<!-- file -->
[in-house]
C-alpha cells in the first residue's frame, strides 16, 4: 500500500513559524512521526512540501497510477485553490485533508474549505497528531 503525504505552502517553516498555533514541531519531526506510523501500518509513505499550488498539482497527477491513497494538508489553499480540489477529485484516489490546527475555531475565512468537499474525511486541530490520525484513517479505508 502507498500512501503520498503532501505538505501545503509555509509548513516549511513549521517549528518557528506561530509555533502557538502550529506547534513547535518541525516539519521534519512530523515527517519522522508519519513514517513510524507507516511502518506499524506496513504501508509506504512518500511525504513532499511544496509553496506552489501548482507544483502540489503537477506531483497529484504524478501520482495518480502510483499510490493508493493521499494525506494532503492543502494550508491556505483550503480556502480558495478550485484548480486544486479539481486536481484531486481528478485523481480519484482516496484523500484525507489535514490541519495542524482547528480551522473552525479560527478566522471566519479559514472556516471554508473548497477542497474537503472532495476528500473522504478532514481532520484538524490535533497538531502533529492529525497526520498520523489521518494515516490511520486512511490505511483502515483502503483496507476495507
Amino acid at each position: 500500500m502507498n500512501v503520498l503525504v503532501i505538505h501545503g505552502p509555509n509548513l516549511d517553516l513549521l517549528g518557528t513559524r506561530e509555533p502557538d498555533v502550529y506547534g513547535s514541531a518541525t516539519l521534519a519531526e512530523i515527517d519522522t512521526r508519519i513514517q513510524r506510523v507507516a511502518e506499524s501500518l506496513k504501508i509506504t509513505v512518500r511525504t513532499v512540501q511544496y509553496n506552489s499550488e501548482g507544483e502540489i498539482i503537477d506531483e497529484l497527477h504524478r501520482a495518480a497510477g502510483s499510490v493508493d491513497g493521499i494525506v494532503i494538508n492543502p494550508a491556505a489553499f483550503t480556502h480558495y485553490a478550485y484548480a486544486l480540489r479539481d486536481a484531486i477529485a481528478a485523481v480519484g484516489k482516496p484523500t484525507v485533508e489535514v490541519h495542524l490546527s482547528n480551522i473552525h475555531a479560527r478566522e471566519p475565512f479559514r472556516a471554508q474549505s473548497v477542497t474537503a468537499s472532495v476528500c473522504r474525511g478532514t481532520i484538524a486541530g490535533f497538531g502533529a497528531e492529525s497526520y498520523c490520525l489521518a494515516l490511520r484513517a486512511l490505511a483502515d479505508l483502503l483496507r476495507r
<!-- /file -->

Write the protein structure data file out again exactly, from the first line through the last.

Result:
[in-house]
C-alpha cells in the first residue's frame, strides 16, 4: 500500500513559524512521526512540501497510477485553490485533508474549505497528531 503525504505552502517553516498555533514541531519531526506510523501500518509513505499550488498539482497527477491513497494538508489553499480540489477529485484516489490546527475555531475565512468537499474525511486541530490520525484513517479505508 502507498500512501503520498503532501505538505501545503509555509509548513516549511513549521517549528518557528506561530509555533502557538502550529506547534513547535518541525516539519521534519512530523515527517519522522508519519513514517513510524507507516511502518506499524506496513504501508509506504512518500511525504513532499511544496509553496506552489501548482507544483502540489503537477506531483497529484504524478501520482495518480502510483499510490493508493493521499494525506494532503492543502494550508491556505483550503480556502480558495478550485484548480486544486479539481486536481484531486481528478485523481480519484482516496484523500484525507489535514490541519495542524482547528480551522473552525479560527478566522471566519479559514472556516471554508473548497477542497474537503472532495476528500473522504478532514481532520484538524490535533497538531502533529492529525497526520498520523489521518494515516490511520486512511490505511483502515483502503483496507476495507
Amino acid at each position: 500500500m502507498n500512501v503520498l503525504v503532501i505538505h501545503g505552502p509555509n509548513l516549511d517553516l513549521l517549528g518557528t513559524r506561530e509555533p502557538d498555533v502550529y506547534g513547535s514541531a518541525t516539519l521534519a519531526e512530523i515527517d519522522t512521526r508519519i513514517q513510524r506510523v507507516a511502518e506499524s501500518l506496513k504501508i509506504t509513505v512518500r511525504t513532499v512540501q511544496y509553496n506552489s499550488e501548482g507544483e502540489i498539482i503537477d506531483e497529484l497527477h504524478r501520482a495518480a497510477g502510483s499510490v493508493d491513497g493521499i494525506v494532503i494538508n492543502p494550508a491556505a489553499f483550503t480556502h480558495y485553490a478550485y484548480a486544486l480540489r479539481d486536481a484531486i477529485a481528478a485523481v480519484g484516489k482516496p484523500t484525507v485533508e489535514v490541519h495542524l490546527s482547528n480551522i473552525h475555531a479560527r478566522e471566519p475565512f479559514r472556516a471554508q474549505s473548497v477542497t474537503a468537499s472532495v476528500c473522504r474525511g478532514t481532520i484538524a486541530g490535533f497538531g502533529a497528531e492529525s497526520y498520523c490520525l489521518a494515516l490511520r484513517a486512511l490505511a483502515d479505508l483502503l483496507r476495507r